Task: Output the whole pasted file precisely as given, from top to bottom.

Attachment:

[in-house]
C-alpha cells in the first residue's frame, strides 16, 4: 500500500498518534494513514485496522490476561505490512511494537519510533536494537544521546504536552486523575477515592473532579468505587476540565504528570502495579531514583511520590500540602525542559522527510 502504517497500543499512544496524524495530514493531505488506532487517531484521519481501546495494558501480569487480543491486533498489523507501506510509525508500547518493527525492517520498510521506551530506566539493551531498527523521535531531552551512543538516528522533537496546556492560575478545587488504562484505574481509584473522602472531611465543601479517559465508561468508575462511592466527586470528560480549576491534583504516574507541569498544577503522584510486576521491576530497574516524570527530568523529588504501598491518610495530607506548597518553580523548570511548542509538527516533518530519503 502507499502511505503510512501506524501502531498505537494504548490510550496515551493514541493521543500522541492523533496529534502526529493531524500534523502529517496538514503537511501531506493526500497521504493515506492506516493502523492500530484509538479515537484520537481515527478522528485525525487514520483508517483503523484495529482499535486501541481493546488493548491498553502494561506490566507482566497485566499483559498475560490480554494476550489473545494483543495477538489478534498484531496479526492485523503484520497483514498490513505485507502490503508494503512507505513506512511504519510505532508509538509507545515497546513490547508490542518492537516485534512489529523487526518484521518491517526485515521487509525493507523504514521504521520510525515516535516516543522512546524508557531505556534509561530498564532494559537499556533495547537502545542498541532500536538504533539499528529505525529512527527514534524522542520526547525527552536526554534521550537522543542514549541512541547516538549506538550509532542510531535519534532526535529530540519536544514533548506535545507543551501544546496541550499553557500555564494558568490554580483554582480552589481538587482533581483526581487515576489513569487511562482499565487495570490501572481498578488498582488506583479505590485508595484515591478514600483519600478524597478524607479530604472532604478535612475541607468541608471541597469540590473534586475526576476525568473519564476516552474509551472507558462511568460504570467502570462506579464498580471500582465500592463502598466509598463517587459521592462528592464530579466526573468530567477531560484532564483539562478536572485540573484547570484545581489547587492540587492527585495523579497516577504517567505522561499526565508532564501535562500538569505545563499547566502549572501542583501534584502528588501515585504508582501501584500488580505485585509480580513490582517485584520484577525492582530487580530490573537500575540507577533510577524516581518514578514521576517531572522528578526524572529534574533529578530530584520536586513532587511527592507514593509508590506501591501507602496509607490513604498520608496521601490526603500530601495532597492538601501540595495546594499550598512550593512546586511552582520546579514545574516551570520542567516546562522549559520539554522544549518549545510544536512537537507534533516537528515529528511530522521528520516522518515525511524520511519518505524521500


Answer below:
[in-house]
C-alpha cells in the first residue's frame, strides 16, 4: 500500500498518534494513514485496522490476561505490512511494537519510533536494537544521546504536552486523575477515592473532579468505587476540565504528570502495579531514583511520590500540602525542559522527510 502504517497500543499512544496524524495530514493531505488506532487517531484521519481501546495494558501480569487480543491486533498489523507501506510509525508500547518493527525492517520498510521506551530506566539493551531498527523521535531531552551512543538516528522533537496546556492560575478545587488504562484505574481509584473522602472531611465543601479517559465508561468508575462511592466527586470528560480549576491534583504516574507541569498544577503522584510486576521491576530497574516524570527530568523529588504501598491518610495530607506548597518553580523548570511548542509538527516533518530519503 502507499502511505503510512501506524501502531498505537494504548490510550496515551493514541493521543500522541492523533496529534502526529493531524500534523502529517496538514503537511501531506493526500497521504493515506492506516493502523492500530484509538479515537484520537481515527478522528485525525487514520483508517483503523484495529482499535486501541481493546488493548491498553502494561506490566507482566497485566499483559498475560490480554494476550489473545494483543495477538489478534498484531496479526492485523503484520497483514498490513505485507502490503508494503512507505513506512511504519510505532508509538509507545515497546513490547508490542518492537516485534512489529523487526518484521518491517526485515521487509525493507523504514521504521520510525515516535516516543522512546524508557531505556534509561530498564532494559537499556533495547537502545542498541532500536538504533539499528529505525529512527527514534524522542520526547525527552536526554534521550537522543542514549541512541547516538549506538550509532542510531535519534532526535529530540519536544514533548506535545507543551501544546496541550499553557500555564494558568490554580483554582480552589481538587482533581483526581487515576489513569487511562482499565487495570490501572481498578488498582488506583479505590485508595484515591478514600483519600478524597478524607479530604472532604478535612475541607468541608471541597469540590473534586475526576476525568473519564476516552474509551472507558462511568460504570467502570462506579464498580471500582465500592463502598466509598463517587459521592462528592464530579466526573468530567477531560484532564483539562478536572485540573484547570484545581489547587492540587492527585495523579497516577504517567505522561499526565508532564501535562500538569505545563499547566502549572501542583501534584502528588501515585504508582501501584500488580505485585509480580513490582517485584520484577525492582530487580530490573537500575540507577533510577524516581518514578514521576517531572522528578526524572529534574533529578530530584520536586513532587511527592507514593509508590506501591501507602496509607490513604498520608496521601490526603500530601495532597492538601501540595495546594499550598512550593512546586511552582520546579514545574516551570520542567516546562522549559520539554522544549518549545510544536512537537507534533516537528515529528511530522521528520516522518515525511524520511519518505524521500